Reform may be a war casualty

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Russia's military campaign in Chechnya, though only three weeks old, is threatening to derail the government's efforts at economic reform in 1995.

The combined costs of military operations, repairing the damage to Chechnya's oil industry and reconstructing the region's economy are estimated to run to the rouble equivalent of more than £1bn. That represents about 4 per cent of the government's expected revenue this year. If the Chechen war turns into a prolonged Russian occupation of the north Caucasian republic, the financial burden will become even heavier.

A former economics minister, Alexander Shokhin, said the government had already made large spending cuts in its draft 1995 budget. It would be difficult to impose more cuts to accommodate the costs of the Chechen campaign, he said.

The government will have little choice but to borrow money from the Russian central bank. But this will turn upside down the government's strategy of ending reliance on central bank credits to reduce inflation and secure approval for loans from the International Monetary Fund (IMF).

Evidence is emerging that the government's economic programme is fraying at the edges. Inflation fell to a monthly 4 per cent last August, the lowest since President Boris Yeltsin launched his free-market reforms in January 1992. But since then it has gone relentlessly up again, hitting 16.4 per cent in December.

A first deputy prime minister, Oleg Soskovets, put a brave face on this setback: "Regardless of certain difficulties which emerged last autumn, there is a possibility now that we can find our way out of the economic crisis. Softening reforms can only drag out the end to this crisis."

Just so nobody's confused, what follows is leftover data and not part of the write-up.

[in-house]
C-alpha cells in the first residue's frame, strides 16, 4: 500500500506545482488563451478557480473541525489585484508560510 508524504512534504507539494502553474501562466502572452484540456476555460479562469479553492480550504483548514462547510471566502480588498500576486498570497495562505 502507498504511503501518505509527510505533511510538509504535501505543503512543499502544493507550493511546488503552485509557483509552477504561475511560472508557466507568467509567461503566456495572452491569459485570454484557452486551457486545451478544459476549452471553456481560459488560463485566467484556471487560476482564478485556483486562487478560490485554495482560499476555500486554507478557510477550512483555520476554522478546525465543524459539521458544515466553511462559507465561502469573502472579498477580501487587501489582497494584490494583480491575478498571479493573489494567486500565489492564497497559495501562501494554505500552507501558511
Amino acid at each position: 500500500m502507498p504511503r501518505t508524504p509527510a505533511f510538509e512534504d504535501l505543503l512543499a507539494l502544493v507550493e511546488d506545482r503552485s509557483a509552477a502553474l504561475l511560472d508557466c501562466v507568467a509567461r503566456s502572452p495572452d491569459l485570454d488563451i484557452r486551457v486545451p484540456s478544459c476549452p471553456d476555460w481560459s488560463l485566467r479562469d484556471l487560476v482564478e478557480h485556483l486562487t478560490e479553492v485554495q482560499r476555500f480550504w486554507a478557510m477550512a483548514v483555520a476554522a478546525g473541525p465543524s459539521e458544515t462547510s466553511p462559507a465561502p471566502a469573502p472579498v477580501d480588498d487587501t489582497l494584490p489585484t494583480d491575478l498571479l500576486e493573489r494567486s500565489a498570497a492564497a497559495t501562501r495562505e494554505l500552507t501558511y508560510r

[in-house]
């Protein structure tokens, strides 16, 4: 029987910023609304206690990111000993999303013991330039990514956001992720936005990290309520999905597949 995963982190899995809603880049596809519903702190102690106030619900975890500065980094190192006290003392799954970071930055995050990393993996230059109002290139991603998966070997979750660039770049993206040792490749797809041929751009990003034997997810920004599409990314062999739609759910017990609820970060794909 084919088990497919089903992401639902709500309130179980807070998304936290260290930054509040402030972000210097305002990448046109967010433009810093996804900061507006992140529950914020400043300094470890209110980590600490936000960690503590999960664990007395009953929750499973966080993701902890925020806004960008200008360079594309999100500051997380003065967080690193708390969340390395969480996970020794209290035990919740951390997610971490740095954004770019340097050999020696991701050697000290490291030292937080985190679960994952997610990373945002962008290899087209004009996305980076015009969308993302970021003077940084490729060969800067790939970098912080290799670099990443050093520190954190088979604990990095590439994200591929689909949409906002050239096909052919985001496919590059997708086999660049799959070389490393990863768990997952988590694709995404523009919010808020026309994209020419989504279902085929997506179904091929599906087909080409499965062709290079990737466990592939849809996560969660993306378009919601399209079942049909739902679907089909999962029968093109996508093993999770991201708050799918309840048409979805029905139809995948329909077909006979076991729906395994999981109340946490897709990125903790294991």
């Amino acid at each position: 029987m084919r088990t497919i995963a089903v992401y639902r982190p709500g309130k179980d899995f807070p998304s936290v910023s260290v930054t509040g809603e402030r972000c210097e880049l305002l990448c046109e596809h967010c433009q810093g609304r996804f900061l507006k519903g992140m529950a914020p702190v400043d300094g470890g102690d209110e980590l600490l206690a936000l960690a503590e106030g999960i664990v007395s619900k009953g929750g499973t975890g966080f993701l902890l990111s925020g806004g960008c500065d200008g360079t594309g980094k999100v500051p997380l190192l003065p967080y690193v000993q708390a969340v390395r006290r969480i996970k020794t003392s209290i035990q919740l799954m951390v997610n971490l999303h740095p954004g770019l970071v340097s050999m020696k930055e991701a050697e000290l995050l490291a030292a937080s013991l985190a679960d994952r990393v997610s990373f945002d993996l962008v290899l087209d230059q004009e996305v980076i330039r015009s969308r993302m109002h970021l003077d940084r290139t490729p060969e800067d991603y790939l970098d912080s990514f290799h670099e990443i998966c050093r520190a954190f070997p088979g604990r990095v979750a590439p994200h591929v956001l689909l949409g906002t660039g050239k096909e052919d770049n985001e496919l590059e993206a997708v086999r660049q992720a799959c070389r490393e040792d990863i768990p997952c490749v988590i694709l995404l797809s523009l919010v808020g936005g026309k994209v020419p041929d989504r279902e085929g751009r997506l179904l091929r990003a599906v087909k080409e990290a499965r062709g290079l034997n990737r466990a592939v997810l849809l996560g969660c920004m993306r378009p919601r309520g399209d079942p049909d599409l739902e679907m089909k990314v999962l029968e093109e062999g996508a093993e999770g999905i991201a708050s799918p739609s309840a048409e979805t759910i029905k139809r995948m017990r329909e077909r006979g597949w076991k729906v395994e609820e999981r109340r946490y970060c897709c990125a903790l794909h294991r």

However, the softening of reforms has already started. The government drew back from its tight-money policy last month when it won approval from the State Duma, the lower house of parliament, for 5 trillion roubles (£900m) in central bank credits to cover spending in the first three months of this year. This will increase inflationary pressures and could raise doubts in the minds of IMF officials, foreign bankers and investors over the government's determination to stick to an anti-inflationary


IMF negotiators are due to meet government officials this month to discuss granting Russia $12bn (£7.75bn) in loans. The loans are essential if the government is to cover deficit spending already included in the 1995 budget. But the grant could be delayed or watered down if the IMF believes that Russia's drive against inflation is being undermined.

Russia's Economics Minister, Yevgeny Yasin, calculates the cost of restoring Chechnya's oil industry, badly damaged by the fighting, at more than £130m. Rebuilding the regional economy will cost £540m. He gave no figure for the military campaign, but itscost is bound to be several hundred million pounds.

Such estimates anger many members of the Duma, who argue that they are being asked to endorse spending cuts while permitting the government to embark on a costly and unpopular military campaign. It took 13 votes before the Duma finally approved the firstreading of the 1995 budget on 23 December. But three more readings are required, and parliamentary hostility to the government is so intense that the reform programme seems certain to come under great strain.